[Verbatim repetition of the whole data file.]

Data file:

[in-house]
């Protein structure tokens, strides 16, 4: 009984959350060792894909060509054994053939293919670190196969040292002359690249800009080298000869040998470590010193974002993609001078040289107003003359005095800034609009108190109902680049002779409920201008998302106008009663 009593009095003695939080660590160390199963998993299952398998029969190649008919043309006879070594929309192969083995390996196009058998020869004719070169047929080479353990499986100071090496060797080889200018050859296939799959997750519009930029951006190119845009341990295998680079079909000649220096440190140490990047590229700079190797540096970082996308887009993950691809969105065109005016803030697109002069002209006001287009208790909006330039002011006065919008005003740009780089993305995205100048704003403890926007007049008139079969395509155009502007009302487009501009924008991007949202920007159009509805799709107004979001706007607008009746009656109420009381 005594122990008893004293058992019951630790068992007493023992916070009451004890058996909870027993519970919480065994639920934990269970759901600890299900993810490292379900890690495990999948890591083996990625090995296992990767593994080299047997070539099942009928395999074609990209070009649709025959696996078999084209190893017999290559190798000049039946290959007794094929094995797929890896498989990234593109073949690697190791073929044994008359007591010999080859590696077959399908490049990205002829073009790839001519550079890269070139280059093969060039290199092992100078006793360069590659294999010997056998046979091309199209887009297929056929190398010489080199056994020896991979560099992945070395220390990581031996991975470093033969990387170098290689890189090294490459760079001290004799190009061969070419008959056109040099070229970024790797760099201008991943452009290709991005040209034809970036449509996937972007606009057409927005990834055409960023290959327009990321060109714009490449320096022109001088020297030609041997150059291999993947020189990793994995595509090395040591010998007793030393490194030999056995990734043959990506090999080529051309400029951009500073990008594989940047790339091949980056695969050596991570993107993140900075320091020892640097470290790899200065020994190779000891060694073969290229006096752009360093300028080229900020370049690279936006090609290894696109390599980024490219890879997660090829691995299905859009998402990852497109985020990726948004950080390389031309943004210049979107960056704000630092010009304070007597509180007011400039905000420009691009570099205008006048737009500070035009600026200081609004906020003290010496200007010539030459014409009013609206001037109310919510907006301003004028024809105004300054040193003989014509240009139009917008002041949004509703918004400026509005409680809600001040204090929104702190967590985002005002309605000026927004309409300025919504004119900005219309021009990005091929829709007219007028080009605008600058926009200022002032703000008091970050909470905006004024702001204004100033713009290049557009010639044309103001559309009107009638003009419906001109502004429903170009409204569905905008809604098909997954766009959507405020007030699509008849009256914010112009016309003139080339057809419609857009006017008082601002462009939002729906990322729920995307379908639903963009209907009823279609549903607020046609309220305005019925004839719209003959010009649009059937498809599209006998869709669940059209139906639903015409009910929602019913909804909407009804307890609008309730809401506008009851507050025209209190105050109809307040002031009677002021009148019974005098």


[in-house]
């Protein structure tokens, strides 16, 4: 009984959350060792894909060509054994053939293919670190196969040292002359690249800009080298000869040998470590010193974002993609001078040289107003003359005095800034609009108190109902680049002779409920201008998302106008009663 009593009095003695939080660590160390199963998993299952398998029969190649008919043309006879070594929309192969083995390996196009058998020869004719070169047929080479353990499986100071090496060797080889200018050859296939799959997750519009930029951006190119845009341990295998680079079909000649220096440190140490990047590229700079190797540096970082996308887009993950691809969105065109005016803030697109002069002209006001287009208790909006330039002011006065919008005003740009780089993305995205100048704003403890926007007049008139079969395509155009502007009302487009501009924008991007949202920007159009509805799709107004979001706007607008009746009656109420009381 005594122990008893004293058992019951630790068992007493023992916070009451004890058996909870027993519970919480065994639920934990269970759901600890299900993810490292379900890690495990999948890591083996990625090995296992990767593994080299047997070539099942009928395999074609990209070009649709025959696996078999084209190893017999290559190798000049039946290959007794094929094995797929890896498989990234593109073949690697190791073929044994008359007591010999080859590696077959399908490049990205002829073009790839001519550079890269070139280059093969060039290199092992100078006793360069590659294999010997056998046979091309199209887009297929056929190398010489080199056994020896991979560099992945070395220390990581031996991975470093033969990387170098290689890189090294490459760079001290004799190009061969070419008959056109040099070229970024790797760099201008991943452009290709991005040209034809970036449509996937972007606009057409927005990834055409960023290959327009990321060109714009490449320096022109001088020297030609041997150059291999993947020189990793994995595509090395040591010998007793030393490194030999056995990734043959990506090999080529051309400029951009500073990008594989940047790339091949980056695969050596991570993107993140900075320091020892640097470290790899200065020994190779000891060694073969290229006096752009360093300028080229900020370049690279936006090609290894696109390599980024490219890879997660090829691995299905859009998402990852497109985020990726948004950080390389031309943004210049979107960056704000630092010009304070007597509180007011400039905000420009691009570099205008006048737009500070035009600026200081609004906020003290010496200007010539030459014409009013609206001037109310919510907006301003004028024809105004300054040193003989014509240009139009917008002041949004509703918004400026509005409680809600001040204090929104702190967590985002005002309605000026927004309409300025919504004119900005219309021009990005091929829709007219007028080009605008600058926009200022002032703000008091970050909470905006004024702001204004100033713009290049557009010639044309103001559309009107009638003009419906001109502004429903170009409204569905905008809604098909997954766009959507405020007030699509008849009256914010112009016309003139080339057809419609857009006017008082601002462009939002729906990322729920995307379908639903963009209907009823279609549903607020046609309220305005019925004839719209003959010009649009059937498809599209006998869709669940059209139906639903015409009910929602019913909804909407009804307890609008309730809401506008009851507050025209209190105050109809307040002031009677002021009148019974005098």